To say grief is complex is an understatement. It is difficult to experience, hard to process, and challenging to know what to do or say when someone you love is in the midst of it. In recent months, so many of you have shared your stories of heartbreak and grief with us. We want you to know that we see you, we hear you, and we are praying for you. If you, your church, or someone you know is walking through grief, we want to help. That’s why we created a completely free resource with encouragement, practical guidance, and suggestions of more thorough resources to help you on this journey.
The Lifeway Women Grief Resource is here to help you as you lead through grief, grieve yourself, and support friends or family who are grieving. During the coming weeks, we will be sharing sections of this resource on our blog. You can click here to download the complete PDF or scroll down to view the full resource at the bottom of this page.
Leading Through Grief
On June 2, 2002, Justin Sullivan was honored as The Daily Oklahoman’s baseball player of the year. As a graduating senior from high school and active in our student ministry, everyone celebrated his wonderful accomplishment. Little did anyone know, the next day Justin would be killed when the back wheels of a semi-tractor trailer broke off, crossed the center median, and killed him instantly.
As a staff member of my church, I arrived at the hospital and found myself ministering to family, to students, and to parents who were all grieving. In the days ahead, I realized nothing had prepared us to walk together through grief as a community. It’s been close to 20 years since that loss marked us as a church and as church leaders. We found comfort in knowing Justin was with the Lord, but there are still days when the grief still seems fresh.
Grieving in community and knowing how to lead in the midst of grief is not a breakout seminar we often desire to take as leaders, but if COVID-19 has taught us anything, it’s that we are watching and experiencing grief in new ways. And while many of us find closure and comfort by celebrating life through a corporate funeral or service, this, too, has been stripped away as families have grieved in isolation or without saying goodbye with traditional methods.
There are no simple steps to leading through grief because each situation is unique. There is no time table of grief. There is not a place on your to-do list you can check off and say it’s done. But, as a leader, you can have a plan and be a learner. Through the power of the Holy Spirit, you can grieve together as a community of believers who have hope and have a heavenly Father who is always present.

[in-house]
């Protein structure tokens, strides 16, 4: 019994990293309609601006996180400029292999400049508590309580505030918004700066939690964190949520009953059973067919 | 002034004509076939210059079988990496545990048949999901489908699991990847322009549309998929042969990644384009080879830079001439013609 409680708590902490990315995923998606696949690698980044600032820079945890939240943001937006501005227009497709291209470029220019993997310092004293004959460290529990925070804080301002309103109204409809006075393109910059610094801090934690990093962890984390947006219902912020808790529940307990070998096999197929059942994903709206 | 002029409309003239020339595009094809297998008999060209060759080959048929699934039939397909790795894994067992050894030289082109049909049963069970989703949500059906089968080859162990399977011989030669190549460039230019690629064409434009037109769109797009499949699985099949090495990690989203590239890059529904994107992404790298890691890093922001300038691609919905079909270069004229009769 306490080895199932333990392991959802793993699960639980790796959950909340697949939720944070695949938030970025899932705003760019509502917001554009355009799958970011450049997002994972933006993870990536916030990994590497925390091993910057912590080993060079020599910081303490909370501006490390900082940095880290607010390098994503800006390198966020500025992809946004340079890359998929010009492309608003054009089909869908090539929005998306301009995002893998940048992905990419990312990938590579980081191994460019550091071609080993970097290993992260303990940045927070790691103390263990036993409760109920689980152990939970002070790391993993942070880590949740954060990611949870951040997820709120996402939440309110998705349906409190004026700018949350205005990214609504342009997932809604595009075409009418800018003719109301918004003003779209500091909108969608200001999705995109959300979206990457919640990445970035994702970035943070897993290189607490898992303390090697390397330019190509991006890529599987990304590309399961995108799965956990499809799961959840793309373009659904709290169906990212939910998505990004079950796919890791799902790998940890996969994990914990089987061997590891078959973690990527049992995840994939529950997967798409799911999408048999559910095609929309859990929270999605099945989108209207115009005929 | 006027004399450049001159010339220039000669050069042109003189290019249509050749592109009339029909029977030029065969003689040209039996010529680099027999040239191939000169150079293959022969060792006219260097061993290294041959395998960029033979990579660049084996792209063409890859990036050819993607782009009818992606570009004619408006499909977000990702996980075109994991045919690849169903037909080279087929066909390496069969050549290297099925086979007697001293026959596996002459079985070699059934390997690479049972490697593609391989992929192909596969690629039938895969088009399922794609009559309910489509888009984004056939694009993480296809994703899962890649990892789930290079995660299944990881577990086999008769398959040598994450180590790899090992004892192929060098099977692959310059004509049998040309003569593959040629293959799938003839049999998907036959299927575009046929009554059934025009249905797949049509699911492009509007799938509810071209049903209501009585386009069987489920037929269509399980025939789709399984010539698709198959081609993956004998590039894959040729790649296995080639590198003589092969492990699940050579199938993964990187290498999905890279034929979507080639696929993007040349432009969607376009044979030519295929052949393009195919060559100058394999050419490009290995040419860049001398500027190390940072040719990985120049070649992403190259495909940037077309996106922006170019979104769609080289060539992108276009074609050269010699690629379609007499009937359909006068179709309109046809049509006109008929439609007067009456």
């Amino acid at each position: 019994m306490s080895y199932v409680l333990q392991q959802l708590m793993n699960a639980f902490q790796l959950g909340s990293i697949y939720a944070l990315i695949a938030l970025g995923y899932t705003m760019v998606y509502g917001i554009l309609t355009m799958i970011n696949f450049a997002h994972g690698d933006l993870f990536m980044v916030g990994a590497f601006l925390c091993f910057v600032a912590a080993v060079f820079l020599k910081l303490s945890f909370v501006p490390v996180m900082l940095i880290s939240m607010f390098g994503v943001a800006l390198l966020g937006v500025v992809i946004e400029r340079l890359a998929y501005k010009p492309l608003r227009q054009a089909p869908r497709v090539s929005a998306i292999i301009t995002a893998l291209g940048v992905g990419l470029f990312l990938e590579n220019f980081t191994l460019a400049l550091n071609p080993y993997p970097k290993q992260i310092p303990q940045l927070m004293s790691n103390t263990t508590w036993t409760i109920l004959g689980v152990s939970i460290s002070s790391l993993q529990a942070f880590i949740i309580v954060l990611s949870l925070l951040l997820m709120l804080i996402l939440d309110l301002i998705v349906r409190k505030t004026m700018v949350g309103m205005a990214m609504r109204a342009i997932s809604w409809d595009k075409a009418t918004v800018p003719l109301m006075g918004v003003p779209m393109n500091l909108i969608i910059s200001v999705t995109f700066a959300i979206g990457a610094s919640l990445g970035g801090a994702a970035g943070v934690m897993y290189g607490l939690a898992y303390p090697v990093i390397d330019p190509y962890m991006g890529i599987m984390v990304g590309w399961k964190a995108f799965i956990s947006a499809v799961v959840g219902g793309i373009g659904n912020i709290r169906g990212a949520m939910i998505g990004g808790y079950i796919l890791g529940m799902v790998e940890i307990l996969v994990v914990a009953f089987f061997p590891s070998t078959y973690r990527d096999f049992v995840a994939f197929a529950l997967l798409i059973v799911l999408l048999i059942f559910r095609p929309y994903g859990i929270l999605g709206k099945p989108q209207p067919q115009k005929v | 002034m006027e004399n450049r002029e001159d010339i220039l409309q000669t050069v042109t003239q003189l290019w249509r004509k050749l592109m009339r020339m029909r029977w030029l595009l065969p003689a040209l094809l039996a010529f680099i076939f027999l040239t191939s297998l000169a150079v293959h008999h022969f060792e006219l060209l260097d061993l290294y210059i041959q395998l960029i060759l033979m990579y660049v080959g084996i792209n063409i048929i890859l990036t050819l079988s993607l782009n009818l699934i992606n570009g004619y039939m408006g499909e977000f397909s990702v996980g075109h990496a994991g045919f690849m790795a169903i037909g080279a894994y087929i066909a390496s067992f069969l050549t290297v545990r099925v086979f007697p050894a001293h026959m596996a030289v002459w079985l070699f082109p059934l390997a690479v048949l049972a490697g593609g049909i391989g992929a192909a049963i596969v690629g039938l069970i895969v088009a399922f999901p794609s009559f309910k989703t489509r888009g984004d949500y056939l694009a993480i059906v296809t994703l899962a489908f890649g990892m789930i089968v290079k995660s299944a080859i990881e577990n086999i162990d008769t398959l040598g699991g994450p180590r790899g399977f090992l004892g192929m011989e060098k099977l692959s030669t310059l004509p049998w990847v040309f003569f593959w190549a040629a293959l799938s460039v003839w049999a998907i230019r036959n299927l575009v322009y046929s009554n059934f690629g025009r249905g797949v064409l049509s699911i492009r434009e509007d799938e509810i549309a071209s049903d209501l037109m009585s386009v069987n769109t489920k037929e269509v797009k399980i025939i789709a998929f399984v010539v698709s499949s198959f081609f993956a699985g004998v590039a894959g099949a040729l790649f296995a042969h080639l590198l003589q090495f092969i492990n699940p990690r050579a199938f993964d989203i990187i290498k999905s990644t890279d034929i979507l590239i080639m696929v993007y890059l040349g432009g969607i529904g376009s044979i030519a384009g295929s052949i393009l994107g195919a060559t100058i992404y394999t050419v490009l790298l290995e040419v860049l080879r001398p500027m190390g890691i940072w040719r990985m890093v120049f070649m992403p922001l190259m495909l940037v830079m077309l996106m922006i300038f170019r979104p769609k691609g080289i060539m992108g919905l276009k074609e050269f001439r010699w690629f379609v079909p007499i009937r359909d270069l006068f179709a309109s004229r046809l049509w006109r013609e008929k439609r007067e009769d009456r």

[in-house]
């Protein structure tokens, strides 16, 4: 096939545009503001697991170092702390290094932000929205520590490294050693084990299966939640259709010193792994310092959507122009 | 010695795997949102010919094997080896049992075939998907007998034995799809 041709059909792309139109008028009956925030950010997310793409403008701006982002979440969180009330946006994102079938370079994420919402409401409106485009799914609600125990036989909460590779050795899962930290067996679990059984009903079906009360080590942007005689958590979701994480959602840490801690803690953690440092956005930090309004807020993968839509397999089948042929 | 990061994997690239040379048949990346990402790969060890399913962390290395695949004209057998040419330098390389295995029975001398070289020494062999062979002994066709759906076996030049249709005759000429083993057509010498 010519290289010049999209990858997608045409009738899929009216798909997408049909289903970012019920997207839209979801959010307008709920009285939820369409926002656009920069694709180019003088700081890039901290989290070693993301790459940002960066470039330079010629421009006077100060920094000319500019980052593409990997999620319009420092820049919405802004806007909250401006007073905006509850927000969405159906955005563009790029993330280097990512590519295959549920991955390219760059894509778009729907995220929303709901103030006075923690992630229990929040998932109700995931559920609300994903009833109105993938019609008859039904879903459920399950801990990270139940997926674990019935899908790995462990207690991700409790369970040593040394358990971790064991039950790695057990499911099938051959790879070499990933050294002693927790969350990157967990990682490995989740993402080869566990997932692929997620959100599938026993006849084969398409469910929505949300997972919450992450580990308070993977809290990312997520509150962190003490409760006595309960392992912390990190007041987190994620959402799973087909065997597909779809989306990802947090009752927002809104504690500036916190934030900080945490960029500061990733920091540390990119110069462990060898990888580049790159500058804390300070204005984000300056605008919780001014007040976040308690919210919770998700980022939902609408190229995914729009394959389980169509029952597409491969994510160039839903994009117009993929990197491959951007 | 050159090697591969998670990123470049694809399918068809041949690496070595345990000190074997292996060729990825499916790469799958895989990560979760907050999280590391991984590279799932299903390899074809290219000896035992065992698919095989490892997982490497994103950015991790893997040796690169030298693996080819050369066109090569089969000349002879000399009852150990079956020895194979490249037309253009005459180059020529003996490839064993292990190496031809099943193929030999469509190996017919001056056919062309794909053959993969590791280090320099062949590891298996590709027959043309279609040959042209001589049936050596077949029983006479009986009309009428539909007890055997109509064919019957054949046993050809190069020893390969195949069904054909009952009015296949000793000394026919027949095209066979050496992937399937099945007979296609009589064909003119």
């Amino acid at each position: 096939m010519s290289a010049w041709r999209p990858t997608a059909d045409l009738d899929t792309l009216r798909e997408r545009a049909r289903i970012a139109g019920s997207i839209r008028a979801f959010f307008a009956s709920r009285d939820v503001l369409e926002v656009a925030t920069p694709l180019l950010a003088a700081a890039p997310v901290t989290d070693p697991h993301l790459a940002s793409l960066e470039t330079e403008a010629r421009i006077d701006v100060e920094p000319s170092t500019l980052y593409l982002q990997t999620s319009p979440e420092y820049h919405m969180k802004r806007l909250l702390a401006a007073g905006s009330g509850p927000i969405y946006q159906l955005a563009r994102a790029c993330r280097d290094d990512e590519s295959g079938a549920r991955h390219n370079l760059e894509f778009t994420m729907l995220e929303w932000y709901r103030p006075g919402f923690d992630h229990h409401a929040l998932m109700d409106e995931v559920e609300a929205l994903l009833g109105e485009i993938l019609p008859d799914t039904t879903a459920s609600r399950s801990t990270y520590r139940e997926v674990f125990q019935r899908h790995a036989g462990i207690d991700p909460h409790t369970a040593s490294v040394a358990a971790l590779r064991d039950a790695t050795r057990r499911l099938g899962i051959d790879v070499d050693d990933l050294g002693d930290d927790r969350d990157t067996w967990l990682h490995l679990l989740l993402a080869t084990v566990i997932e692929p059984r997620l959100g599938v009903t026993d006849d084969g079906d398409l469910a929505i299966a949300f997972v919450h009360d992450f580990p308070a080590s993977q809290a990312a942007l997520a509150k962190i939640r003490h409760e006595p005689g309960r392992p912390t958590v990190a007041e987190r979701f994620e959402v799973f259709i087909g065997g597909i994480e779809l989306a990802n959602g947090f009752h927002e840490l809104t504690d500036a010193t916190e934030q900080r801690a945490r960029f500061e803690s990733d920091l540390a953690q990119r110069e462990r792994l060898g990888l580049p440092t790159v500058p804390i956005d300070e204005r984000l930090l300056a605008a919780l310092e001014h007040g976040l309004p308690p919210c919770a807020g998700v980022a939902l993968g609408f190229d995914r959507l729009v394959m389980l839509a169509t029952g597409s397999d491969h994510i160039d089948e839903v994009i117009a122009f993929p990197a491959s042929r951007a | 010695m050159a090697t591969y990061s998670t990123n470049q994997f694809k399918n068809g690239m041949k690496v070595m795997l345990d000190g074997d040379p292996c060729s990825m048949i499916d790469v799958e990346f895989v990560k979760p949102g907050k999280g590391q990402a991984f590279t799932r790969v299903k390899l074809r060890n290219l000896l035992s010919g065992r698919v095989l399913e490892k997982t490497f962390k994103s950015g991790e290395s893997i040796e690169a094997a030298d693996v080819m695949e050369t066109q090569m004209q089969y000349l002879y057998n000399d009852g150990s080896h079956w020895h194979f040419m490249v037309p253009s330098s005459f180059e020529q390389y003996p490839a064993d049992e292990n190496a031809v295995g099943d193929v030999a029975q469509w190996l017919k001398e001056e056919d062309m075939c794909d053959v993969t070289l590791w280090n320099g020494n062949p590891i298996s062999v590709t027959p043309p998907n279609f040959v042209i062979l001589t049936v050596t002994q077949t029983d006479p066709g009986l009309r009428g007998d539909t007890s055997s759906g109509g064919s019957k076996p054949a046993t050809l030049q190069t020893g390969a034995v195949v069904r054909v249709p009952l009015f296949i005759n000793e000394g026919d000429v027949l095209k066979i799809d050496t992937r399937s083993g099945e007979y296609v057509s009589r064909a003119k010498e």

Learn to Lament
Lament provides a language for entrusting God with our sorrow. When we find Jesus at the tomb of Lazarus in John 11, we find Mary and Martha surrounded by others who were consoling them in their time of grief. Jesus, when He saw Mary crying, cried with her. Jesus experienced grief with Mary, weeping with her. When we lament, we provide structure for expressing our sorrow to God. It allows us to process sorrow honestly and invites us to hold on to hope.
This morning I watched a coworker share her sorrow at the impending death of a family member. While the rest of us were unable to wrap our arms around her in comfort, I saw the faces of the rest of us on Zoom as we wiped away tears and grieved along with her. We prayed and we asked God to give comfort.
There are several stages of lament you can implement as you minister to others. First, acknowledge that we bring our sorrows to God. Second, through prayer, pour out your complaint. Describe your hurt, your heartache, and even your anger with transparency. Help others understand that God hears our lament. Third, ask the Lord to respond to your grief. Invite Him into your pain. Fourth, express your trust. State what you hope is possible, with what you trust God for or what you wish you could trust Him for—even if you’re not there yet.